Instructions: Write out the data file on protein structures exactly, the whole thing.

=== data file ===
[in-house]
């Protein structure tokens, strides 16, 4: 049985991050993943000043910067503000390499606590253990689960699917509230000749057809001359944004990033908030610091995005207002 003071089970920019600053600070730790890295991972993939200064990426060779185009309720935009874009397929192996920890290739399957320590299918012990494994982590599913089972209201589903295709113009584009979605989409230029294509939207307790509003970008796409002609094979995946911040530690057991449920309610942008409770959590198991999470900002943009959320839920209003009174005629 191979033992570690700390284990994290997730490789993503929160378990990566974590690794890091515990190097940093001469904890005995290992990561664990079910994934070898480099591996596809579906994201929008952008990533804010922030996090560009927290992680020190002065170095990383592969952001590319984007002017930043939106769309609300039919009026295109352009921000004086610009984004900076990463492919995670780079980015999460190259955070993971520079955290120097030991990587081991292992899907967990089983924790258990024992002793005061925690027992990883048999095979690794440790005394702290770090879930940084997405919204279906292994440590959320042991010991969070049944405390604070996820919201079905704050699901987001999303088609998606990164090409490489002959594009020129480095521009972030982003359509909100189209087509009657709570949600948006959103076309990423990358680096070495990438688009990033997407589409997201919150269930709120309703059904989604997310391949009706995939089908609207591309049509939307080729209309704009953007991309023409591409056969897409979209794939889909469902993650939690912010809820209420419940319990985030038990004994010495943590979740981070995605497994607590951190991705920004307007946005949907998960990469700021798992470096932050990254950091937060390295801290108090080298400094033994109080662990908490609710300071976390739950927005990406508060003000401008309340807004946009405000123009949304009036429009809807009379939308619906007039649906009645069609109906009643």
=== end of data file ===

[in-house]
């Protein structure tokens, strides 16, 4: 049985991050993943000043910067503000390499606590253990689960699917509230000749057809001359944004990033908030610091995005207002 003071089970920019600053600070730790890295991972993939200064990426060779185009309720935009874009397929192996920890290739399957320590299918012990494994982590599913089972209201589903295709113009584009979605989409230029294509939207307790509003970008796409002609094979995946911040530690057991449920309610942008409770959590198991999470900002943009959320839920209003009174005629 191979033992570690700390284990994290997730490789993503929160378990990566974590690794890091515990190097940093001469904890005995290992990561664990079910994934070898480099591996596809579906994201929008952008990533804010922030996090560009927290992680020190002065170095990383592969952001590319984007002017930043939106769309609300039919009026295109352009921000004086610009984004900076990463492919995670780079980015999460190259955070993971520079955290120097030991990587081991292992899907967990089983924790258990024992002793005061925690027992990883048999095979690794440790005394702290770090879930940084997405919204279906292994440590959320042991010991969070049944405390604070996820919201079905704050699901987001999303088609998606990164090409490489002959594009020129480095521009972030982003359509909100189209087509009657709570949600948006959103076309990423990358680096070495990438688009990033997407589409997201919150269930709120309703059904989604997310391949009706995939089908609207591309049509939307080729209309704009953007991309023409591409056969897409979209794939889909469902993650939690912010809820209420419940319990985030038990004994010495943590979740981070995605497994607590951190991705920004307007946005949907998960990469700021798992470096932050990254950091937060390295801290108090080298400094033994109080662990908490609710300071976390739950927005990406508060003000401008309340807004946009405000123009949304009036429009809807009379939308619906007039649906009645069609109906009643």